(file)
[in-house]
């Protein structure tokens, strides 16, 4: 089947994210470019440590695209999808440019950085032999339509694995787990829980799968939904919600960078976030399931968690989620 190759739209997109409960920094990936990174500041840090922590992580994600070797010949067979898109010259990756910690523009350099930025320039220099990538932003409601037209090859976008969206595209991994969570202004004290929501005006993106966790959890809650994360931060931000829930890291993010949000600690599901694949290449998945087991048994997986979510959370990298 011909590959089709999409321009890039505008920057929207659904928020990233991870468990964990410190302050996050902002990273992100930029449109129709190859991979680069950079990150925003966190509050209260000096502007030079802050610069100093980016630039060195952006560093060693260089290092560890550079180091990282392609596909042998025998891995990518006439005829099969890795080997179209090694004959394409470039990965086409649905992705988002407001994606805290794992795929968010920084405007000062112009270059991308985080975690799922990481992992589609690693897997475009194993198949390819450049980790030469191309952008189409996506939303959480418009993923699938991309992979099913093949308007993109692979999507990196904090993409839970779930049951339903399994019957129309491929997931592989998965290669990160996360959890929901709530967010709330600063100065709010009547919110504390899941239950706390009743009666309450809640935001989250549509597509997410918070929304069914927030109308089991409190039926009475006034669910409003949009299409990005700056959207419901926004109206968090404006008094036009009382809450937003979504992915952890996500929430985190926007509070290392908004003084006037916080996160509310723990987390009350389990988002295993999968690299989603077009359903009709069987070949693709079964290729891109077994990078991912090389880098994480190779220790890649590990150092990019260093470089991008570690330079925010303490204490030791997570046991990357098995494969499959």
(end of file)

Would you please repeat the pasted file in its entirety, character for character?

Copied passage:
[in-house]
């Protein structure tokens, strides 16, 4: 089947994210470019440590695209999808440019950085032999339509694995787990829980799968939904919600960078976030399931968690989620 190759739209997109409960920094990936990174500041840090922590992580994600070797010949067979898109010259990756910690523009350099930025320039220099990538932003409601037209090859976008969206595209991994969570202004004290929501005006993106966790959890809650994360931060931000829930890291993010949000600690599901694949290449998945087991048994997986979510959370990298 011909590959089709999409321009890039505008920057929207659904928020990233991870468990964990410190302050996050902002990273992100930029449109129709190859991979680069950079990150925003966190509050209260000096502007030079802050610069100093980016630039060195952006560093060693260089290092560890550079180091990282392609596909042998025998891995990518006439005829099969890795080997179209090694004959394409470039990965086409649905992705988002407001994606805290794992795929968010920084405007000062112009270059991308985080975690799922990481992992589609690693897997475009194993198949390819450049980790030469191309952008189409996506939303959480418009993923699938991309992979099913093949308007993109692979999507990196904090993409839970779930049951339903399994019957129309491929997931592989998965290669990160996360959890929901709530967010709330600063100065709010009547919110504390899941239950706390009743009666309450809640935001989250549509597509997410918070929304069914927030109308089991409190039926009475006034669910409003949009299409990005700056959207419901926004109206968090404006008094036009009382809450937003979504992915952890996500929430985190926007509070290392908004003084006037916080996160509310723990987390009350389990988002295993999968690299989603077009359903009709069987070949693709079964290729891109077994990078991912090389880098994480190779220790890649590990150092990019260093470089991008570690330079925010303490204490030791997570046991990357098995494969499959």